[fpc-devel] is that intended? private type section in classes versus visibility
Marco van de Voort
marcov at stack.nl
Mon Jul 26 18:30:10 CEST 2010
In our previous episode, Graeme Geldenhuys said:
> > I think that chance is overestimated, unless you use very familiar
> > identifiers (like "buttons").
> Visual objects are not the only area such conflicts occur. Creating
> your own Container classes, Process controls etc allows for a lot more
> conflicts with FPC.
If you use such relatively short and frequently used names, there is a
chance. Of course it is a chance over years, and you don't have to take the
simplest of names. A prefix is one "solution", but I prefer a bit longer
> As FCL expands, so do the chances for conflicts. I've already refused
> contributing some code to FCL, simple because I want to reduce conflicts
> at a later date, and the uphill battle with changing something that ends
> up in FPC. So I follow Martin's (MSEide&MSEgui) advice - keep your code
> to yourself and under your control. This reduces all kinds of problems
> later down the line. [sad, but true]
Keep in mind that cooperation must come from both sides....
> > Typenames are less of a problem, since unit qualification can work around
> > them.
> No wouldn't it be nice to apply the same idea to unit name problems -
> apply domain qualification to get around unit name conflicts.
Kiss of death phrase again. And no, that is no solution, at least not
differently than using domain_unitname. Since the different levels have no
other meaning, unless you go in the directions of classpath, and change the
whole usage and philosophy of how the compiler searches files.
> > You can get used to live with only one leg yet. But I don't plan to start
> > sawing because of that. Getting used to it is not a reason.
> Doing nothing is also no excuse.
I think so. A minor problem does not always warrant a solution.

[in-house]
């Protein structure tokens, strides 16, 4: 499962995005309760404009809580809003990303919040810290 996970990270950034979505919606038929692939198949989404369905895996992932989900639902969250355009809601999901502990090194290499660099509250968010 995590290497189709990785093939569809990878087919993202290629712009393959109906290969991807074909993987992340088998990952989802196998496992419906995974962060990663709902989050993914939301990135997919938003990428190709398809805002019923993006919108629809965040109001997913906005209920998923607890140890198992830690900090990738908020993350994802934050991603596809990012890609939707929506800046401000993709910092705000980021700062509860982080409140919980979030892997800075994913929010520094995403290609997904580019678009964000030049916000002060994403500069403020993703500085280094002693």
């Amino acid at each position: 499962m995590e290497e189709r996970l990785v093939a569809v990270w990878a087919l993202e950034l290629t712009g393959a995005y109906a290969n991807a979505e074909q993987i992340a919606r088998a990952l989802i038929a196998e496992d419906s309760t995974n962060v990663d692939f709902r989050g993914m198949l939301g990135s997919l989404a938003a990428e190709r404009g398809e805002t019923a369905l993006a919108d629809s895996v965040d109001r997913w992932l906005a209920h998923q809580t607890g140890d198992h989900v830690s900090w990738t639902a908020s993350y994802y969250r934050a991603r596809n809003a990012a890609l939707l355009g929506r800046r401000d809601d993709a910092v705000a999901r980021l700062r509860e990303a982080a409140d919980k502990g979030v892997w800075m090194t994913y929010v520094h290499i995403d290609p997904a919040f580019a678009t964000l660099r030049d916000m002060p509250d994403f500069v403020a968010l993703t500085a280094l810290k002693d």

Of course, there is more drama to fix such non issues "because we have to do
SOMETHING", but IMHO it is much ado about nothing. Worse, non of the
solutions are really solutions, or (like in the case of namespaces) not even
properly described (designed?) enough to comment on.
I'm a bit careful of namespaces because there are known solutions about how
compilers find files (Java, C#), but the practical merger with the Pascal
unit system would have to be very carefully described.
Worse, the pascal unit system's inner workings and philosophy would have to be properly
described first :-)
> > I think the problem is blown up out of proportion, and the remedies
> > draconical. But if you disagree, just use long unit names.
> The RTL is not so much a problem, thanks to the long history of
> Borland Delphi - so most developers know what is in the RTL. Now FPC's
> FCL is a great idea, but the more FCL expands, the more changes there
> are for conflicts. But I guess dismissing the problem by you, must be
> acceptable by all (NOT).
No. The problem is real. I just don't think the solutions proposed solve the
problem more than simply picking less likely names. (which you could see as
a solution either).
Keep in mind that I have seen all those conflicts, and mostly were one word
names which were very common. THAT's the mistake. People picking such names
set themselves up for failure. (just like when they would use such common
names for namespaces later on)
> I see this as a loose/loose situation. First I tried to use everything
> FPC has to offer - why reinvent the wheel. But then when you find
> problems - solution are not accepted by FPC, or the core team makes it
> so hard for you, you just stop caring or contributing.
Yeah, yeah, we all know your rants. Most people can cooperate with core
fine, but you can't. And of course that is the problem of core.
> > Because if I think if a 3 letter prefix is draconical and unreadable, guess
> > what my opinion about the userfriendlyness of GUID's is. GUIDs are for
> > meant internal details, not for anything routinely handled by people.
> My idea was meant to be similar to how interfaces are handled. You
> declare a GUID when you declare a Interface, but you hardly every have
> to type that GUID anywhere.
> The language takes care of that for you.
> So I was suggesting something similar for unit names. I didn't say it
> will work, or defined all implementation details - just throwing an
> idea out there, that could possibly spark some solution. You being
> super negative to anything is no surprise to me either - what was I
This is exactly the problem I describe above. Ideas are barely fleshed out,
and yet you already dig in.
If your idea was really so great, and this was really a solution, why don't
you simply describe it?
Details are important. Fix a few bugs, and be bitten by them a few times....
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